Yes it can. I believe you. The only things I remember about Kindergarten are the unsettling ones. In my case, I was safely ensconced in a morning kindergarten with a young first year teacher (who was beauuuuutiful) along with about 14 other kids when suddenly our class was merged with the afternoon group, keeping THEIR hours and THEIR teacher (an “older” woman with a grown family). It was a very disturbing moment indeed.

    When my own two boys entered kindergarten my wife and I were dumb-founded by our initial experience in the public school, and pulled our child out after a week. We enrolled him in the local Waldorf school instead. What we learned from that experience was truly enlightening. I believe that what kids of that age really need is a warm sense that they are safe. The behavior of your kindergarten teacher had the opposite effect. We found in the Waldorf school curriculum, a program of activity designed specifically to create rhythmic reliability that did just that. The kids knew what was coming and they could count on it being there every day. They knew they were going to be protected, that they were never going to be harshly reprimanded but they also could count on the fact that they were sure to be shown the consequences for behavior that did not contribute to the evolving rhythms of the class. I think a warm “nurturing” environment is the best description.

    How does … “yes Johnny, we see that you are very interested in telling us what you think, and we all want to you share that but please wait just a minute until…” (or something better than that) work for you?

    I think if you asked our kids (now college graduates) what they remember about kindergarten they would be hard put to come up with details just as we are, but I’ll put money on them remembering it as a “nice” experience.

  3. Andy says:

    “I think if you asked our kids (now college graduates) what they remember about kindergarten they would be hard put to come up with details just as we are, but I’ll put money on them remembering it as a “nice” experience.”

    Yup! I think almost all of my elementary and middle school teachers were great. Once high school happened there were a few duds, but it was bound to happen eventually. Berklee also has some fantastic faculty. Teachers don’t get paid enough in general, but I think they might actually be paid pretty well at Berklee.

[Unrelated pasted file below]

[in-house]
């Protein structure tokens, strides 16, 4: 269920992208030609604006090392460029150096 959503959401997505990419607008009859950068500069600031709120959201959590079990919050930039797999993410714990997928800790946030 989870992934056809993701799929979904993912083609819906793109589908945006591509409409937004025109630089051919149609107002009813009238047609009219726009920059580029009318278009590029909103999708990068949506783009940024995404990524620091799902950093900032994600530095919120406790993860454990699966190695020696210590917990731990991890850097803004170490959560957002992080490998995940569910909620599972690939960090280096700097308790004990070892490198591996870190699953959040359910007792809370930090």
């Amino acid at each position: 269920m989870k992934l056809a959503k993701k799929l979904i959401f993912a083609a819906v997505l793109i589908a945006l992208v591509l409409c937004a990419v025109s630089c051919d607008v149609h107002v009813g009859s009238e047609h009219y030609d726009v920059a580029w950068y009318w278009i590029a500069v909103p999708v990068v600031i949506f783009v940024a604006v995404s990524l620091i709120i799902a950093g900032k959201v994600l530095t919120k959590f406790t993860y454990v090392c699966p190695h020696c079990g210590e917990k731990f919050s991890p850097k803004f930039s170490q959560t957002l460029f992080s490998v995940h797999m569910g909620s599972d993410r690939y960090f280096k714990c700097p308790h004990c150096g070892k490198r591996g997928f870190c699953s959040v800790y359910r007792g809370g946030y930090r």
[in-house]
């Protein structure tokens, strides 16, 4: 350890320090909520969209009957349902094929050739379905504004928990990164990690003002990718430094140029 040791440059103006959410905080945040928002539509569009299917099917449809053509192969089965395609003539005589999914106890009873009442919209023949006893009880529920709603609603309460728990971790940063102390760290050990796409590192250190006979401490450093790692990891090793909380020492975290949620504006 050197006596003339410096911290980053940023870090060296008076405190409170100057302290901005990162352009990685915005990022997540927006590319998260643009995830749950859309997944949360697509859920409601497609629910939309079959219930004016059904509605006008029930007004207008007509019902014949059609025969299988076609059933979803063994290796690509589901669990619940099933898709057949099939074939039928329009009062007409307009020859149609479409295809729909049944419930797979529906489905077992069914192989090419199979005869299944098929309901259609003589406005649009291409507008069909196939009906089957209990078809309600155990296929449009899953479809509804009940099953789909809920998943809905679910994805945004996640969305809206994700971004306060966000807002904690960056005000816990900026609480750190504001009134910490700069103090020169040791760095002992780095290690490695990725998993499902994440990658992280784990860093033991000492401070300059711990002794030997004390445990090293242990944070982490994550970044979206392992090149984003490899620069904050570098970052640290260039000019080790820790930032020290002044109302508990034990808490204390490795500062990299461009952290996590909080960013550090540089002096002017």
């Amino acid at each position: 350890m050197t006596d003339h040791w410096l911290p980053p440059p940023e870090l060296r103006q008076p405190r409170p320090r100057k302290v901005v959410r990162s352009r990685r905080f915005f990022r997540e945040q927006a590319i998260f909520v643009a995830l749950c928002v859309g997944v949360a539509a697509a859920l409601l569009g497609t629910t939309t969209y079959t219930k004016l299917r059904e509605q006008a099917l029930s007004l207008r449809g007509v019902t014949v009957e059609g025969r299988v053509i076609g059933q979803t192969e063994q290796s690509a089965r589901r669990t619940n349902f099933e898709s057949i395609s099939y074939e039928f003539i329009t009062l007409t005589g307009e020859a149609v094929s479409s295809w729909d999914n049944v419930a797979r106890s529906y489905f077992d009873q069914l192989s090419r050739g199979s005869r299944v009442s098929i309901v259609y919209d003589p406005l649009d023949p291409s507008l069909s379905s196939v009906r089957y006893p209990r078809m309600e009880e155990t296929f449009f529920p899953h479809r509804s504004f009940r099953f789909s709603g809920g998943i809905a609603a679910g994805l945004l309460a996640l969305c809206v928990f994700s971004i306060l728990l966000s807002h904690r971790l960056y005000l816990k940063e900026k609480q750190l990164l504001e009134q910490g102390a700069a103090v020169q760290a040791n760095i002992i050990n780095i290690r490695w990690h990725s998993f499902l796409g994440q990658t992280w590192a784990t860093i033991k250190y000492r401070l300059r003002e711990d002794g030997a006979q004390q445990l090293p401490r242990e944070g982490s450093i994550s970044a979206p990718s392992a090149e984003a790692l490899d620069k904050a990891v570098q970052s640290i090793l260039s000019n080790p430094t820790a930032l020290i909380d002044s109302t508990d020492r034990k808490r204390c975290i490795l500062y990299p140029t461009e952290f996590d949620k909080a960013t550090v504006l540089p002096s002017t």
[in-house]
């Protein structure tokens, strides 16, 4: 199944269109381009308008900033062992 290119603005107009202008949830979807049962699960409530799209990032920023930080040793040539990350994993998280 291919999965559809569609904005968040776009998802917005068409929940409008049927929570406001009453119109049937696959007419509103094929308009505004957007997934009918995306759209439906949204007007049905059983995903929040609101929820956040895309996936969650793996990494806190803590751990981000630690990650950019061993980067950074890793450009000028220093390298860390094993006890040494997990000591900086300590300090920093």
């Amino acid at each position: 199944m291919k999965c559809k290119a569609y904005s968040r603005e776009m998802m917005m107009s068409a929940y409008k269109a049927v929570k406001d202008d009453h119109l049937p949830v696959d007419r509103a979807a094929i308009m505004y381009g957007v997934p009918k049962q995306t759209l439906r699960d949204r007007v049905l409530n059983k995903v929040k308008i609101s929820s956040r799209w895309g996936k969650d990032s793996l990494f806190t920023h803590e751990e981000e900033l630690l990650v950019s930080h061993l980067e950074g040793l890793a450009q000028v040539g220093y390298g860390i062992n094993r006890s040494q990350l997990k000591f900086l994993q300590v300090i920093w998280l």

4. Charles says:

    Great topic Mr.Tedder. I believe we all have some scars or fears to face or be challenged by.

  5. I was very fortunate to have a wonderful grandmotherly kindergarten teacher and I remember that time fondly. I can also remember clearly other incidents all through my undergraduate years. Some were wonderful, some were horrific and the horrific ones scarred me just as your incident scarred you. It does seem it takes quite a while to overcome fears generated in our younger days.
    I went to school during the same era as you and I think today schools are very different and try to put a stop to bullying and humiliating incidents.
    It took me years to be able to speak in public without turning various shades of red.
    I enjoyed your post.

  6. John Tedder says:

    Thank you all for your comments. I appreciate it.

    Thank you Mountain Woman. I have to give my first “Ice Breaker” speech at Toastmasters tomorrow night and my knees aren’t even shaking yet. I’m actually looking forward to it.

    I wish I had been more fearless in school. I am trying to make up for it now.

  7. Best of luck to you and I know you’ll do a great job.

  8. kate says:

    John, I too was terrified to get up in front of the class to speak. One incident comes to mind when I was in 8th grade. Our assignment was to pick a disease and get up in front of the class and give the report. I don’t know why but I picked alcoholism. I was sooooo nervous that my hands began to shake while reading my report. The timing could not have been worse. I was reading the sentence that said, ” One of the first signs of alcoholism is shaking of the hands”. Well the class busted up laughing and so I just played into it and just said, ” A little demonstration”. The kids thought I did it on purpose, like a joke, and I did not let on otherwise.

  9. Thanks for the post. Really. Thanks so much.

  10. […] Tedder presents » Can Kindergarten Scar You For Life? – Tedder’s Random Notes posted at Tedder’s Random Notes, saying, “Can one stupid incident in kindergarten scar […]

  11. anaokulu says:

    Very nice great article thank you…

  12. Glossophobia says:

    I would love to see a follow up article to this post now stating how you are getting on with Toastmasters. Are you still a regular member?